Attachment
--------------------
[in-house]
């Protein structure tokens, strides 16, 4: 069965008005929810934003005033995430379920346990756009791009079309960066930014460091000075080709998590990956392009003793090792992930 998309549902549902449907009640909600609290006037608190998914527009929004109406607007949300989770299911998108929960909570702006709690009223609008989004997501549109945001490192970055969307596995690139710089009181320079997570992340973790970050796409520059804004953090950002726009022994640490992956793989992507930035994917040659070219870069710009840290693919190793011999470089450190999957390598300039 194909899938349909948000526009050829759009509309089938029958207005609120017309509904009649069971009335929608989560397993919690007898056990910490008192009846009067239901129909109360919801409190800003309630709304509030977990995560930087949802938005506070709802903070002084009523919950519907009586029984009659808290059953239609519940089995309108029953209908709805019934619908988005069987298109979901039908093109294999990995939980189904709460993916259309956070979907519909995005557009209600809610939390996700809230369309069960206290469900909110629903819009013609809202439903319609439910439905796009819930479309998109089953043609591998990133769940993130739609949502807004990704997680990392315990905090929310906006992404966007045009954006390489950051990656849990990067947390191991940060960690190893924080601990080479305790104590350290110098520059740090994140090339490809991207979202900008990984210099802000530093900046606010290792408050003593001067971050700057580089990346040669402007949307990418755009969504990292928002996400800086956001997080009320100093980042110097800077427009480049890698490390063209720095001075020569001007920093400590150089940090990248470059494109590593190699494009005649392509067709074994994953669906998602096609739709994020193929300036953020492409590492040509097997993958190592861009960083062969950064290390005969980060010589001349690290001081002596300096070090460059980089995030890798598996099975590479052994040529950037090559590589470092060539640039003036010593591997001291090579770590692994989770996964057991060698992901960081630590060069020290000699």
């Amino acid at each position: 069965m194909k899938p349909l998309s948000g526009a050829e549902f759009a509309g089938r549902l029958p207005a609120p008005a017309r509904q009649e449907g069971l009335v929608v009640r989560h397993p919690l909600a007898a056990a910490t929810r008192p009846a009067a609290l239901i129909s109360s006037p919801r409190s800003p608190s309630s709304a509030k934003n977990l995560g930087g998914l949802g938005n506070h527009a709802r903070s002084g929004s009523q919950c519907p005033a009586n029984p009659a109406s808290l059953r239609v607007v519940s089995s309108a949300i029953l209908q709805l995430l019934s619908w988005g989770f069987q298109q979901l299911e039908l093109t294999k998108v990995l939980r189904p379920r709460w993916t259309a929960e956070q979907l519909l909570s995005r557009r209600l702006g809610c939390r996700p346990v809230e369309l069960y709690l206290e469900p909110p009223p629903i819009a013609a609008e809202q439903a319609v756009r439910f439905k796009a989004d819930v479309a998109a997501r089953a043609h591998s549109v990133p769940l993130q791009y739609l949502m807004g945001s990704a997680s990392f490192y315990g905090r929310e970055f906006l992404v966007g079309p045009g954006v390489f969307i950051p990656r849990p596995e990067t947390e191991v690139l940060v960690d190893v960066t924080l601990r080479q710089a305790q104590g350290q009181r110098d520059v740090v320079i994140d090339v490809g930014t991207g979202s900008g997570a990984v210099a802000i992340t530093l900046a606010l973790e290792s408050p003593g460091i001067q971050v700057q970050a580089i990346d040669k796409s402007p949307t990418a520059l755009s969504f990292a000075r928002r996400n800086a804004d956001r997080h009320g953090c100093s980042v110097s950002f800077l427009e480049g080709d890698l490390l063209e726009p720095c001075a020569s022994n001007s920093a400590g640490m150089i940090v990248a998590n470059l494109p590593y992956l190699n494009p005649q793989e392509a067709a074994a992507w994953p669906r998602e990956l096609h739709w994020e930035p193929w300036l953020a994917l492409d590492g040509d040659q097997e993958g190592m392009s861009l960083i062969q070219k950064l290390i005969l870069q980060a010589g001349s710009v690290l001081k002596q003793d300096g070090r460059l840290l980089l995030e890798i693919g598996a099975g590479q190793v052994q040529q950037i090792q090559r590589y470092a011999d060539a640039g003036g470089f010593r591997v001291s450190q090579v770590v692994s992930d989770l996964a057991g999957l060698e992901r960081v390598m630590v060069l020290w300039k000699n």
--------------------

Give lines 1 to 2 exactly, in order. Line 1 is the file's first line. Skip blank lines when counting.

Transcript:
[in-house]
């Protein structure tokens, strides 16, 4: 069965008005929810934003005033995430379920346990756009791009079309960066930014460091000075080709998590990956392009003793090792992930 998309549902549902449907009640909600609290006037608190998914527009929004109406607007949300989770299911998108929960909570702006709690009223609008989004997501549109945001490192970055969307596995690139710089009181320079997570992340973790970050796409520059804004953090950002726009022994640490992956793989992507930035994917040659070219870069710009840290693919190793011999470089450190999957390598300039 194909899938349909948000526009050829759009509309089938029958207005609120017309509904009649069971009335929608989560397993919690007898056990910490008192009846009067239901129909109360919801409190800003309630709304509030977990995560930087949802938005506070709802903070002084009523919950519907009586029984009659808290059953239609519940089995309108029953209908709805019934619908988005069987298109979901039908093109294999990995939980189904709460993916259309956070979907519909995005557009209600809610939390996700809230369309069960206290469900909110629903819009013609809202439903319609439910439905796009819930479309998109089953043609591998990133769940993130739609949502807004990704997680990392315990905090929310906006992404966007045009954006390489950051990656849990990067947390191991940060960690190893924080601990080479305790104590350290110098520059740090994140090339490809991207979202900008990984210099802000530093900046606010290792408050003593001067971050700057580089990346040669402007949307990418755009969504990292928002996400800086956001997080009320100093980042110097800077427009480049890698490390063209720095001075020569001007920093400590150089940090990248470059494109590593190699494009005649392509067709074994994953669906998602096609739709994020193929300036953020492409590492040509097997993958190592861009960083062969950064290390005969980060010589001349690290001081002596300096070090460059980089995030890798598996099975590479052994040529950037090559590589470092060539640039003036010593591997001291090579770590692994989770996964057991060698992901960081630590060069020290000699």